And although the risk of stroke increases with age, it’s not just a threat for seniors. In 2009, a third of people hospitalized for stroke were younger than 65 years old, according to the Centers for Disease Control and Prevention.
So what can we do to reduce our chances of having a stroke?
Omran Kaskar, DO, is a vascular neurologist with Spectrum Health Medical Group. He thinks of stroke prevention in three stages: avoiding a stroke; minimizing the impact of a stroke if it happens; and preventing a recurrence.
Here are Dr. Kaskar’s tips as they relate to these three stages:
1. Prevent it altogether
Control your risk factors.
The best way to prevent a stroke is to take care of your general health and keep your stroke risk factors in check, Dr. Kaskar said. Three of the biggies are high blood pressure, diabetes and cholesterol.
Work with your primary care doctor to get these things under control. Medications, exercise and dietary changes can all play a part in keeping you stroke free.
2. Minimize the impact
Recognize the warning signs—and take action.
If a stroke does occur, you need to act fast to minimize brain damage. “Time is the biggest thing that we have working against us, so the sooner the patients come to the (emergency department), the better the chances of their improving are,” Dr. Kaskar said.
It’s essential to know the major symptoms of stroke—including weakness on one side of the body, face drooping on one side, loss of vision, and slurred or strange speech—and to call 911 if you see any of these signs.
Take note of the time the signs started—this information is important for doctors. So is the question of whether the patient is on blood thinners, such as Coumadin, Eliquis, Xarelto or Pradaxa, Dr. Kaskar said.
Get to a certified stroke center.
If someone comes to the hospital in the midst of having a stroke, doctors may be able to intervene and stop the stroke in its tracks. At the Spectrum Health stroke centers, experts in neurology, neuroradiology, neurosurgery, and neurointervention work together to identify the cause of a stroke and choose the right course of action.
Clot-busting medication is one option. Delivered by IV drip, these medicines can dissolve a blood clot that’s causing a stroke and help restore blood flow to the brain.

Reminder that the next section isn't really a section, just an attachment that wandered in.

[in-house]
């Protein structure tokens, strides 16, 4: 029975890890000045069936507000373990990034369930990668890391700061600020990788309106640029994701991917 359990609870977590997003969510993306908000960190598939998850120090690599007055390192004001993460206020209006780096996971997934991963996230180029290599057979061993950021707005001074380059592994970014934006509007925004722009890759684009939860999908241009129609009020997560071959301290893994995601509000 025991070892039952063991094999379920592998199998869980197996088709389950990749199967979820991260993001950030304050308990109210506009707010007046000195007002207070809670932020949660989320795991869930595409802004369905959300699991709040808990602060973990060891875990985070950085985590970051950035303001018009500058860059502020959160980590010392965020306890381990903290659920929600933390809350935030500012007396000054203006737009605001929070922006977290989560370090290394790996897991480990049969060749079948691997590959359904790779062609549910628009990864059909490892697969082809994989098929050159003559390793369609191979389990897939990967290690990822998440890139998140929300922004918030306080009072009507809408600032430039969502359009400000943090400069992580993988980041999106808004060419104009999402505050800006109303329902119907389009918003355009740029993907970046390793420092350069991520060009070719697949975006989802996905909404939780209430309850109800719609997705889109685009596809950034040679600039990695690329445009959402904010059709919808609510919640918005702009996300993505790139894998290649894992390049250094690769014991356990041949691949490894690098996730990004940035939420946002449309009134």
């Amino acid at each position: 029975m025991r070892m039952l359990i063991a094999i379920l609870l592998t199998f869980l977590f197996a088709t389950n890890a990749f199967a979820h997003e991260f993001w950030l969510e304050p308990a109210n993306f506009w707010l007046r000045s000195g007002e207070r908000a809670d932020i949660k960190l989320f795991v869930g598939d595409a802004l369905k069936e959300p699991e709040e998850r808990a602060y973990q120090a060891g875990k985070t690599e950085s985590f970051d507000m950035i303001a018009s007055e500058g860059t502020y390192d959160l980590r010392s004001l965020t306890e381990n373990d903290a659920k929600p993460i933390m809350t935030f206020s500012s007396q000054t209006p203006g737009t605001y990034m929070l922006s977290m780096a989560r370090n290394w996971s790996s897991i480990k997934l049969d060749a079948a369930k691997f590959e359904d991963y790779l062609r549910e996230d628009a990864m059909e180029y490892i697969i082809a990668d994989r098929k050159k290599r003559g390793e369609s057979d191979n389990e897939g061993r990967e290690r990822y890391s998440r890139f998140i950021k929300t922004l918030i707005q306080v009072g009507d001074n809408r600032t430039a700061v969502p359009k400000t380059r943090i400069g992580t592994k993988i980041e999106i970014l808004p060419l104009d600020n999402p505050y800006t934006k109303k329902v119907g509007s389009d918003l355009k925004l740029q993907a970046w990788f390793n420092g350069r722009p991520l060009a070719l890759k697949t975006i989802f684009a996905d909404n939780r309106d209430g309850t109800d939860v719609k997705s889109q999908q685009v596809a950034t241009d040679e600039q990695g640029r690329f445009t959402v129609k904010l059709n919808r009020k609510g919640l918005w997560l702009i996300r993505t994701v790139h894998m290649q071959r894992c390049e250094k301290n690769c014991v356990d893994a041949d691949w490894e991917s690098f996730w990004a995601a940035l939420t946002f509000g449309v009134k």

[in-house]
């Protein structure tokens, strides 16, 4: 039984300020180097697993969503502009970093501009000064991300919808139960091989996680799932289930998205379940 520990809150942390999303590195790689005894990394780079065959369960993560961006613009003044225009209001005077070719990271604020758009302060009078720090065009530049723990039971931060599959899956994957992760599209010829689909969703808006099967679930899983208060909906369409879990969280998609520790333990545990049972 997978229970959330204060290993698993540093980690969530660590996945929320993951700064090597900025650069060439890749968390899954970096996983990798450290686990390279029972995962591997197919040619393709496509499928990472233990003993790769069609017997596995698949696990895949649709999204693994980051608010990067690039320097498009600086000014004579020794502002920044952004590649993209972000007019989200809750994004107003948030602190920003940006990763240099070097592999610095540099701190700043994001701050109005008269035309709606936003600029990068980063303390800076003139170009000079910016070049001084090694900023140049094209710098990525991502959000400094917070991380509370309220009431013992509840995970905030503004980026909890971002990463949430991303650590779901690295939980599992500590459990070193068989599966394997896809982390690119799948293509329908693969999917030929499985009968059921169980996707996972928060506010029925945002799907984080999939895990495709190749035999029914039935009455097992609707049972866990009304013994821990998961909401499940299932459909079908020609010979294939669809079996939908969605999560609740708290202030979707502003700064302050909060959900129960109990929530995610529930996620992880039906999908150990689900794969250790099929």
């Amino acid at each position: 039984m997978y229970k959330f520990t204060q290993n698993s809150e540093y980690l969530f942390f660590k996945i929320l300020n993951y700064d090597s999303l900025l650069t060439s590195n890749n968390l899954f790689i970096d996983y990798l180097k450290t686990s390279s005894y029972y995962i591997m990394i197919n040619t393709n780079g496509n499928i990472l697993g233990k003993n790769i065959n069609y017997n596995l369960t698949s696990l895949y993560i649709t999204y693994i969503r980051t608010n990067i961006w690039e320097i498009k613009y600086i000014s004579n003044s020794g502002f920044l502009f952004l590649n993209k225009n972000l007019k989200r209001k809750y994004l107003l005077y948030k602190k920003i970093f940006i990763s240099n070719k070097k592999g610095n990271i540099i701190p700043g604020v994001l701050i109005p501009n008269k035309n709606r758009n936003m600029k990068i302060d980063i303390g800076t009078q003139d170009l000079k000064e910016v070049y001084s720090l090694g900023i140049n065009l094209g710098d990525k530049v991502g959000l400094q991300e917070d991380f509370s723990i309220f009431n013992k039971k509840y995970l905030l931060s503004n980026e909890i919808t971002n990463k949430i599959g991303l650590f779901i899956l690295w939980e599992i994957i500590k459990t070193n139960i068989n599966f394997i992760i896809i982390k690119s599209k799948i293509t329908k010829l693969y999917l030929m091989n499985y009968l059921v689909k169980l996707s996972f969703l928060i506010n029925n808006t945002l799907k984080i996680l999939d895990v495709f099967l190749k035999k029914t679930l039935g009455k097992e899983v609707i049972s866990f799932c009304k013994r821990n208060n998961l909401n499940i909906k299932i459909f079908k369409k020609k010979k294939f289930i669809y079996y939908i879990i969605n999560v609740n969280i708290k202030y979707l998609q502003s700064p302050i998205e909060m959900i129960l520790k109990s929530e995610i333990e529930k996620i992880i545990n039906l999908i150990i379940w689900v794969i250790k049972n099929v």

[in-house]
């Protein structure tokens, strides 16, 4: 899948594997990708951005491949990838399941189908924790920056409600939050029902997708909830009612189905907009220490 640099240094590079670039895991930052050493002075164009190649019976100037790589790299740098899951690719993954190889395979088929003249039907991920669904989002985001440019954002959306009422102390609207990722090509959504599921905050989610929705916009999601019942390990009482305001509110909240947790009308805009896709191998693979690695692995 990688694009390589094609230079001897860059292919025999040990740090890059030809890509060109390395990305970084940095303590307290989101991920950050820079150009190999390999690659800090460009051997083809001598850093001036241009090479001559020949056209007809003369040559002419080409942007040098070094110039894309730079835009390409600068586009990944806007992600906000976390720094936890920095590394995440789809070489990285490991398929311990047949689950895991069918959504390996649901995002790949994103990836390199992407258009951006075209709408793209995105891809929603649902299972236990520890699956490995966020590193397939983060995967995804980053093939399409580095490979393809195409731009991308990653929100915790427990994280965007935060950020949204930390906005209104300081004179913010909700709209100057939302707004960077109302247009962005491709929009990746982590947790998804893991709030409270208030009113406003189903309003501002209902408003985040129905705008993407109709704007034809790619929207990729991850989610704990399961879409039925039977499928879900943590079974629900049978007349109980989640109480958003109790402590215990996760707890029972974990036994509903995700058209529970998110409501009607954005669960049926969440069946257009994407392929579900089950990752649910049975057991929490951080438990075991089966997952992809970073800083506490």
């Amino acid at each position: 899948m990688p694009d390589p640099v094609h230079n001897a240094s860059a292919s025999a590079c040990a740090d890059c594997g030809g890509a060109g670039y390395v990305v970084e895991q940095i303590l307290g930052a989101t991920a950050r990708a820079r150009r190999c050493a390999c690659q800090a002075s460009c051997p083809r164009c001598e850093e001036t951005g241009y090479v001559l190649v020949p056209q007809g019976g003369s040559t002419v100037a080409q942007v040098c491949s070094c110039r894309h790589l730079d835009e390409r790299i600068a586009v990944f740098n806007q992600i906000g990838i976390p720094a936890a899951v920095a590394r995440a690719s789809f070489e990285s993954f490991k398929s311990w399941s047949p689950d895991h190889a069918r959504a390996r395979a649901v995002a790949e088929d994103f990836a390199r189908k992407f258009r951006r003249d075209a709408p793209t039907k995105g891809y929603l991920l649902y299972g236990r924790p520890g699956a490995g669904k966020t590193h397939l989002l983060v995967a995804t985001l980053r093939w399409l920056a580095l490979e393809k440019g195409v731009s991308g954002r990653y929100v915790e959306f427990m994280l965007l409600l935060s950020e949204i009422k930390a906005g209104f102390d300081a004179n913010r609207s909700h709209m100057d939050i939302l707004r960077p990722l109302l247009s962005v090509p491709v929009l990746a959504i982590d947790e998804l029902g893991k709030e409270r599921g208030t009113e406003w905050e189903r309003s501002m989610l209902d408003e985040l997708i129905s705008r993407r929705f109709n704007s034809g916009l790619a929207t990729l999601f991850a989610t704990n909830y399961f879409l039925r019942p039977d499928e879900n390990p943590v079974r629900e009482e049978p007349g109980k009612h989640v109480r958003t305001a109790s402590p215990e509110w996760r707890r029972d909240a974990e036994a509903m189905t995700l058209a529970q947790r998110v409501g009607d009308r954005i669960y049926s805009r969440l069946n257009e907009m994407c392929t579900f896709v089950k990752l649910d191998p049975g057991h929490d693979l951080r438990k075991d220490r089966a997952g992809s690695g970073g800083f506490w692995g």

“The sooner we can administer IV clot-busting agents, the better,” Dr. Kaskar said. Getting started within three hours of the first symptoms is best.
Advanced catheter technology is another intervention possibility for some acute stroke patients. When there’s a large blood clot in part of the brain, a neurointerventionalist can insert a catheter into a blood vessel in the groin “and go all the way up into the brain (to) fish out a clot,” Dr. Kaskar said.
Although endovascular catheters have been around for a while, today’s newer devices yield much better results.
“We know now that if we can get someone to the table … within six hours at least—and there are some cases where they can go out further—then we can reduce the burden of stroke and improve their outcomes dramatically,” Dr. Kaskar said.
3. Prevent the reoccurrence
Identify the cause.
As a patient recovers from a stroke, the neurologist’s first concern is what triggered it.
“We always have to figure out what caused the stroke to further prevent it,” Dr. Kaskar said.
Control the risk factors.
To decrease the risk of future strokes, patients and their doctors need to work together to get underlying risk factors under control. This means:
- Controlling blood pressure
- Controlling cholesterol
- Controlling diabetes
- Following the DASH diet or the Mediterranean diet
- Making lifestyle changes: regular exercise, no smoking
Patients should also build a good relationship with their primary care doctor to ensure they’re meeting all of these goals, Dr. Kaskar said.